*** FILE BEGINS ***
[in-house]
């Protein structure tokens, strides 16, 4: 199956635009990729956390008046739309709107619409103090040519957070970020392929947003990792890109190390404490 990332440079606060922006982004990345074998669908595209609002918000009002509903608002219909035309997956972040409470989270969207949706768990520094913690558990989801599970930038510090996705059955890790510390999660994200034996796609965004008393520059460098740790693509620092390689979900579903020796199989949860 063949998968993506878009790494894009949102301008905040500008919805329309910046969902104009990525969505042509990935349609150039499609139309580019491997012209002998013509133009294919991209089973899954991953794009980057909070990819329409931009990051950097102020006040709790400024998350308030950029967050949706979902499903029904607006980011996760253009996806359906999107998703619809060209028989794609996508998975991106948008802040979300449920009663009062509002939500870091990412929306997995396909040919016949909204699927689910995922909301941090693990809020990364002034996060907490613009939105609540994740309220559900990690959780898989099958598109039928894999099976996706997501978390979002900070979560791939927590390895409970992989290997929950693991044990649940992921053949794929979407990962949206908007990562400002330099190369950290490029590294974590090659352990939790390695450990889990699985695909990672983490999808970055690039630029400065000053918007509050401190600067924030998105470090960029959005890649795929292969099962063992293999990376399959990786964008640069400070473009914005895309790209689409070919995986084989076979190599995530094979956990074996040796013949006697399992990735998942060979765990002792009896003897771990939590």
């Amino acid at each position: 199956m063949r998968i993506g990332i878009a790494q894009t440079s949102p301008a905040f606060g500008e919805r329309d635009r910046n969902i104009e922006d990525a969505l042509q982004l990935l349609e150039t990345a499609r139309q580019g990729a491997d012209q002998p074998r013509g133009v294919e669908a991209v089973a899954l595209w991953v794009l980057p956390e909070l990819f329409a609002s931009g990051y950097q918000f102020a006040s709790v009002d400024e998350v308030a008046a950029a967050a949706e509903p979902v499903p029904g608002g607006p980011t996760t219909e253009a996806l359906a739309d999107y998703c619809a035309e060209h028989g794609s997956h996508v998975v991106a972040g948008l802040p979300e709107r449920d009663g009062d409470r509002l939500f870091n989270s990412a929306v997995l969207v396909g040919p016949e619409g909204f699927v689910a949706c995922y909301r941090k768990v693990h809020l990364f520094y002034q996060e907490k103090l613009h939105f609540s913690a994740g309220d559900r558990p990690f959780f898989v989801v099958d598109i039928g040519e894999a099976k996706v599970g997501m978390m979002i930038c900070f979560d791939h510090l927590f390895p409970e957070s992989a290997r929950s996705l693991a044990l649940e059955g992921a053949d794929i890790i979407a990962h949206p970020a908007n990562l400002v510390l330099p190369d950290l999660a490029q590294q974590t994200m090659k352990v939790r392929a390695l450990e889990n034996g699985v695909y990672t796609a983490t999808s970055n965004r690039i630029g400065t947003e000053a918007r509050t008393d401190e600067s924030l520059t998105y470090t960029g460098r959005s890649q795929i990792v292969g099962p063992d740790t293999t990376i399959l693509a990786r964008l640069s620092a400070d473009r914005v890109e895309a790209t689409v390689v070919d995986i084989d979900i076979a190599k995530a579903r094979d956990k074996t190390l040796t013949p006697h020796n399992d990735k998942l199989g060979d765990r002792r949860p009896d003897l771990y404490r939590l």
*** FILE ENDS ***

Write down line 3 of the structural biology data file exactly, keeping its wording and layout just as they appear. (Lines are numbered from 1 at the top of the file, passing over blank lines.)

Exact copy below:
């Amino acid at each position: 199956m063949r998968i993506g990332i878009a790494q894009t440079s949102p301008a905040f606060g500008e919805r329309d635009r910046n969902i104009e922006d990525a969505l042509q982004l990935l349609e150039t990345a499609r139309q580019g990729a491997d012209q002998p074998r013509g133009v294919e669908a991209v089973a899954l595209w991953v794009l980057p956390e909070l990819f329409a609002s931009g990051y950097q918000f102020a006040s709790v009002d400024e998350v308030a008046a950029a967050a949706e509903p979902v499903p029904g608002g607006p980011t996760t219909e253009a996806l359906a739309d999107y998703c619809a035309e060209h028989g794609s997956h996508v998975v991106a972040g948008l802040p979300e709107r449920d009663g009062d409470r509002l939500f870091n989270s990412a929306v997995l969207v396909g040919p016949e619409g909204f699927v689910a949706c995922y909301r941090k768990v693990h809020l990364f520094y002034q996060e907490k103090l613009h939105f609540s913690a994740g309220d559900r558990p990690f959780f898989v989801v099958d598109i039928g040519e894999a099976k996706v599970g997501m978390m979002i930038c900070f979560d791939h510090l927590f390895p409970e957070s992989a290997r929950s996705l693991a044990l649940e059955g992921a053949d794929i890790i979407a990962h949206p970020a908007n990562l400002v510390l330099p190369d950290l999660a490029q590294q974590t994200m090659k352990v939790r392929a390695l450990e889990n034996g699985v695909y990672t796609a983490t999808s970055n965004r690039i630029g400065t947003e000053a918007r509050t008393d401190e600067s924030l520059t998105y470090t960029g460098r959005s890649q795929i990792v292969g099962p063992d740790t293999t990376i399959l693509a990786r964008l640069s620092a400070d473009r914005v890109e895309a790209t689409v390689v070919d995986i084989d979900i076979a190599k995530a579903r094979d956990k074996t190390l040796t013949p006697h020796n399992d990735k998942l199989g060979d765990r002792r949860p009896d003897l771990y404490r939590l």